Incorporate revised primary reference genome sequence for soybean into SoyBase. House and provide access to genome sequences for other soybean accessions, haplotype data, and related annotations. Incorporate revised gene models and annotations into SoyBase. Install or implement web-based tools for curation and improvement of soybean gene models and gene annotations. Incorporate available legume genome sequences and annotations. Working with collaborators, collect and add genetic map and QTL data for crop legumes. Extend web-based tools for navigation among biological sequence data across the legumes. Extend and develop methods and storage capacity for accepting genomic data sets for soybean and other legume species. Develop a complete set of descriptors (ontologies) for soybean biology (anatomy, traits, and development), and for other significant crop legumes as needed. Work with the relevant ontology communities-of-practice to incorporate these descriptors into broadly accessible ontologies. Develop web tutorials for important typical uses of SoyBase and the Legume Clade Database. Present and train about features at relevant conferences and workshops. Regularly seek feedback from users about desired features and usability.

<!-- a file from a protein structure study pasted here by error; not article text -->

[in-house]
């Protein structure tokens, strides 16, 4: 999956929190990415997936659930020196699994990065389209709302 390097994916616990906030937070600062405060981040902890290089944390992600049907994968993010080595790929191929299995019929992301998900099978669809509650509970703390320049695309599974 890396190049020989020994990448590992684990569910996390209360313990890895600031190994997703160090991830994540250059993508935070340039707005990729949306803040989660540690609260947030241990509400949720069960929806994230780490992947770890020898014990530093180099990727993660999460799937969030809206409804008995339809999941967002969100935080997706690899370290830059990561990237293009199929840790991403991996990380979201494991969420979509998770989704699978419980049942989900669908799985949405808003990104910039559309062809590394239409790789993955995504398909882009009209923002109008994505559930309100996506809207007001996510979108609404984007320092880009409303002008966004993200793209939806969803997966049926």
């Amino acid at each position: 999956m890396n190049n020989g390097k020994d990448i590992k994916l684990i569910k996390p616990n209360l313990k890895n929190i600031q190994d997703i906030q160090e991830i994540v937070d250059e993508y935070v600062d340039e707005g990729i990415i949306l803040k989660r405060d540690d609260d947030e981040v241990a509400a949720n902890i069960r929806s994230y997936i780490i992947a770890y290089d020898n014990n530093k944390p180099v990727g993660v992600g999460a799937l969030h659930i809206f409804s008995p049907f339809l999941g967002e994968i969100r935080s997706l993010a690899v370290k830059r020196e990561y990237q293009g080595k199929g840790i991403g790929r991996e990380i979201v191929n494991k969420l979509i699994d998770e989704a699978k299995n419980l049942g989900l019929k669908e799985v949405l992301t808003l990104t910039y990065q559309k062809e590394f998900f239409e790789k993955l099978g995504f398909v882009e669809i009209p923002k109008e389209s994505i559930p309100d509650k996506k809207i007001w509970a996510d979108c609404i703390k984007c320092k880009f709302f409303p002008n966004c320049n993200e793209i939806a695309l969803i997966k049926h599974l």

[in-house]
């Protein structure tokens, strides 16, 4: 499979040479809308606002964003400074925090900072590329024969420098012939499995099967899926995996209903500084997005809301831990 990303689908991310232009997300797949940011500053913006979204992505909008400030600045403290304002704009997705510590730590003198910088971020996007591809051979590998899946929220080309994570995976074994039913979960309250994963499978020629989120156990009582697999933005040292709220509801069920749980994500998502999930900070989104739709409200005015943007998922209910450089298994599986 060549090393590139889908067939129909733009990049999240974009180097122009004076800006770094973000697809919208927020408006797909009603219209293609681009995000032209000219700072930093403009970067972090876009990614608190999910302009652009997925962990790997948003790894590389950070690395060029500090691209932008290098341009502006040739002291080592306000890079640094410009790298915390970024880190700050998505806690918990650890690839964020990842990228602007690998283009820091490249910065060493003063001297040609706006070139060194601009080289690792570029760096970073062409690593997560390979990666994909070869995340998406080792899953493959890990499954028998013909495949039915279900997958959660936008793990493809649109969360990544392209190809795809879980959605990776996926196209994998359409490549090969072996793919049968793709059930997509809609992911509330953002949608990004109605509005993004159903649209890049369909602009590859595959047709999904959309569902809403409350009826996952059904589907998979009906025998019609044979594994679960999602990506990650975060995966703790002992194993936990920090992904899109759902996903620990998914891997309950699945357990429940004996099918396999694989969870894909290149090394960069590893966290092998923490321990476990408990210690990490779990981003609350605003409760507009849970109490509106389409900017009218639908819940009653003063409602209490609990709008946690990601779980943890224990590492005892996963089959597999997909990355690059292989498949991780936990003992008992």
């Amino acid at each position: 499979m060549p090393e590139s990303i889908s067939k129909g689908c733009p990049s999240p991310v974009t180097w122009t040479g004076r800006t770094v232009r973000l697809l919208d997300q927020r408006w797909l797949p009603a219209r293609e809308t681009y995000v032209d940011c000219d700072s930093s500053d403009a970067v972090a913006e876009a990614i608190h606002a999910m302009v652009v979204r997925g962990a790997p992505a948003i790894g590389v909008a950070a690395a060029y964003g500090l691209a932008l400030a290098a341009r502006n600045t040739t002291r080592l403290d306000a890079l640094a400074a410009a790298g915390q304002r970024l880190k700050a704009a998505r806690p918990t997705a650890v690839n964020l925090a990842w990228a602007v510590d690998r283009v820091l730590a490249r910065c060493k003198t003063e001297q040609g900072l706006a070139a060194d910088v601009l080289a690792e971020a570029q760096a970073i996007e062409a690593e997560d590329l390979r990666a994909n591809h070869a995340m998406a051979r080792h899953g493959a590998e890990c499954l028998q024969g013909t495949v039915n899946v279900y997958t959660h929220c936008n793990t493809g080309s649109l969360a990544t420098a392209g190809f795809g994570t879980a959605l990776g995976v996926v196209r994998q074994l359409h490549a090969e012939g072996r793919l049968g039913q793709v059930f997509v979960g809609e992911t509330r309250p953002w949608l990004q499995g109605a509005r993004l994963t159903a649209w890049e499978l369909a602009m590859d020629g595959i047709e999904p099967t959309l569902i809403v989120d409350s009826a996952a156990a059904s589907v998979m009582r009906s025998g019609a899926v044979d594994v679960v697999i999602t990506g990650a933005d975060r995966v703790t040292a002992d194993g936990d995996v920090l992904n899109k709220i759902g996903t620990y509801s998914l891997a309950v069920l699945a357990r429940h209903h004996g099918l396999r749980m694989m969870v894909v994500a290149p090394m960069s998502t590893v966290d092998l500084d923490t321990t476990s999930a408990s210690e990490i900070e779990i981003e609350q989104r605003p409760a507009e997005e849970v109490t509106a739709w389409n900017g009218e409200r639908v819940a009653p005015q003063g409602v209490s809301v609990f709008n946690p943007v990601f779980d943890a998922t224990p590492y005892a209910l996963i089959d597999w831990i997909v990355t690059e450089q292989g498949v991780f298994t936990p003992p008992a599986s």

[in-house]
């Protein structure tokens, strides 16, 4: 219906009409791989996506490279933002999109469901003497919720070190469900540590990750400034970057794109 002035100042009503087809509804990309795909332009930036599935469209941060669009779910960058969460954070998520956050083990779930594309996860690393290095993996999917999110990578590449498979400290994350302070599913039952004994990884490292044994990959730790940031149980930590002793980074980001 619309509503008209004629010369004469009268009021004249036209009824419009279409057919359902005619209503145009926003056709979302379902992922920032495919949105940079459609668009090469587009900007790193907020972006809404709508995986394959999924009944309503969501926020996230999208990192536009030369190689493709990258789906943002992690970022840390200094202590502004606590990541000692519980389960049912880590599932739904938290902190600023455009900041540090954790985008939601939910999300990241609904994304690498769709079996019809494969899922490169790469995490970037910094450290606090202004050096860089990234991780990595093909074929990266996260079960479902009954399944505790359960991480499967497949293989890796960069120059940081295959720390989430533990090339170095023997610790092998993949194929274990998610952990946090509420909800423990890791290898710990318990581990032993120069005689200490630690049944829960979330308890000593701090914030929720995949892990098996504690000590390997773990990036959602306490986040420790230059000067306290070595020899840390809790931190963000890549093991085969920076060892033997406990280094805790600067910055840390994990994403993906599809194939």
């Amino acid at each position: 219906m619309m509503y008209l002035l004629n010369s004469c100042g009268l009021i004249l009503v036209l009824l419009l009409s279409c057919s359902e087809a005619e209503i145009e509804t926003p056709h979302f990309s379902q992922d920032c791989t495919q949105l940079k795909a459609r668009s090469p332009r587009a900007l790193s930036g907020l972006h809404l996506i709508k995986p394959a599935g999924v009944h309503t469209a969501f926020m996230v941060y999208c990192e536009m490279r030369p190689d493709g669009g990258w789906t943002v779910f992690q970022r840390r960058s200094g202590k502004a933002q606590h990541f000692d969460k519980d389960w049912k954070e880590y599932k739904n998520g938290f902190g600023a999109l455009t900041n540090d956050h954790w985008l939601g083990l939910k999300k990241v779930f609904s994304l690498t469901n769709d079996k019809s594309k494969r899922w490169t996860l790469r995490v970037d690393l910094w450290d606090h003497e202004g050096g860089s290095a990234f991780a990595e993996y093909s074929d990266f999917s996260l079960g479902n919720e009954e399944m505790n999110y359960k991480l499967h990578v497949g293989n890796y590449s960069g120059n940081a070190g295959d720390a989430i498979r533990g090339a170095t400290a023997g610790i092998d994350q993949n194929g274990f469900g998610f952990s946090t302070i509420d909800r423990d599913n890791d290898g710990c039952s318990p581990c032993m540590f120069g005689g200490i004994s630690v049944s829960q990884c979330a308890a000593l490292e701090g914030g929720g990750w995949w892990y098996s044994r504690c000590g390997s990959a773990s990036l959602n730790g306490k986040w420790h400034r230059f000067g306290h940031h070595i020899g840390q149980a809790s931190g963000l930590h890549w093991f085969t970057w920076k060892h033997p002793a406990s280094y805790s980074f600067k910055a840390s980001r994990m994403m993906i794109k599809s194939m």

Progress Report